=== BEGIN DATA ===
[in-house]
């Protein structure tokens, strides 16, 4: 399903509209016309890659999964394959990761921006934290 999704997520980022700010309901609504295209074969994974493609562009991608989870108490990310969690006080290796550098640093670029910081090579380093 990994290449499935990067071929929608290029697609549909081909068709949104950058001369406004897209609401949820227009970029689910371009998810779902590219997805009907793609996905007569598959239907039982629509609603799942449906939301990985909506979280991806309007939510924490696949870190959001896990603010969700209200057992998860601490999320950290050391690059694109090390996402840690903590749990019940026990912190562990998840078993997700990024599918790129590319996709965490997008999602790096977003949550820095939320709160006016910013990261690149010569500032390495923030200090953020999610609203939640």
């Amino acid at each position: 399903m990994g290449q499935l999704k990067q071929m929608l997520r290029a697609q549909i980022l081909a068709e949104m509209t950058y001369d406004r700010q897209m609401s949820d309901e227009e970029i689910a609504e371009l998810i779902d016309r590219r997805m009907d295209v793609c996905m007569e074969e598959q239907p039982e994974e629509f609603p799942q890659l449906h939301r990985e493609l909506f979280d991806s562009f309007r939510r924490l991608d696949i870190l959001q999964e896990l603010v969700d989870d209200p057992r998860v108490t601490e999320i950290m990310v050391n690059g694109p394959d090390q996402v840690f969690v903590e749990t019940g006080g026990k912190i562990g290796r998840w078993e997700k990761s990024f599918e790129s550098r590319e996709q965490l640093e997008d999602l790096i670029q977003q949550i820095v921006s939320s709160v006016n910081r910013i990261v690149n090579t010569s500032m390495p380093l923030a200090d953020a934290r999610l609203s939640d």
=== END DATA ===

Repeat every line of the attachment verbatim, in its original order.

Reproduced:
[in-house]
């Protein structure tokens, strides 16, 4: 399903509209016309890659999964394959990761921006934290 999704997520980022700010309901609504295209074969994974493609562009991608989870108490990310969690006080290796550098640093670029910081090579380093 990994290449499935990067071929929608290029697609549909081909068709949104950058001369406004897209609401949820227009970029689910371009998810779902590219997805009907793609996905007569598959239907039982629509609603799942449906939301990985909506979280991806309007939510924490696949870190959001896990603010969700209200057992998860601490999320950290050391690059694109090390996402840690903590749990019940026990912190562990998840078993997700990024599918790129590319996709965490997008999602790096977003949550820095939320709160006016910013990261690149010569500032390495923030200090953020999610609203939640």
């Amino acid at each position: 399903m990994g290449q499935l999704k990067q071929m929608l997520r290029a697609q549909i980022l081909a068709e949104m509209t950058y001369d406004r700010q897209m609401s949820d309901e227009e970029i689910a609504e371009l998810i779902d016309r590219r997805m009907d295209v793609c996905m007569e074969e598959q239907p039982e994974e629509f609603p799942q890659l449906h939301r990985e493609l909506f979280d991806s562009f309007r939510r924490l991608d696949i870190l959001q999964e896990l603010v969700d989870d209200p057992r998860v108490t601490e999320i950290m990310v050391n690059g694109p394959d090390q996402v840690f969690v903590e749990t019940g006080g026990k912190i562990g290796r998840w078993e997700k990761s990024f599918e790129s550098r590319e996709q965490l640093e997008d999602l790096i670029q977003q949550i820095v921006s939320s709160v006016n910081r910013i990261v690149n090579t010569s500032m390495p380093l923030a200090d953020a934290r999610l609203s939640d």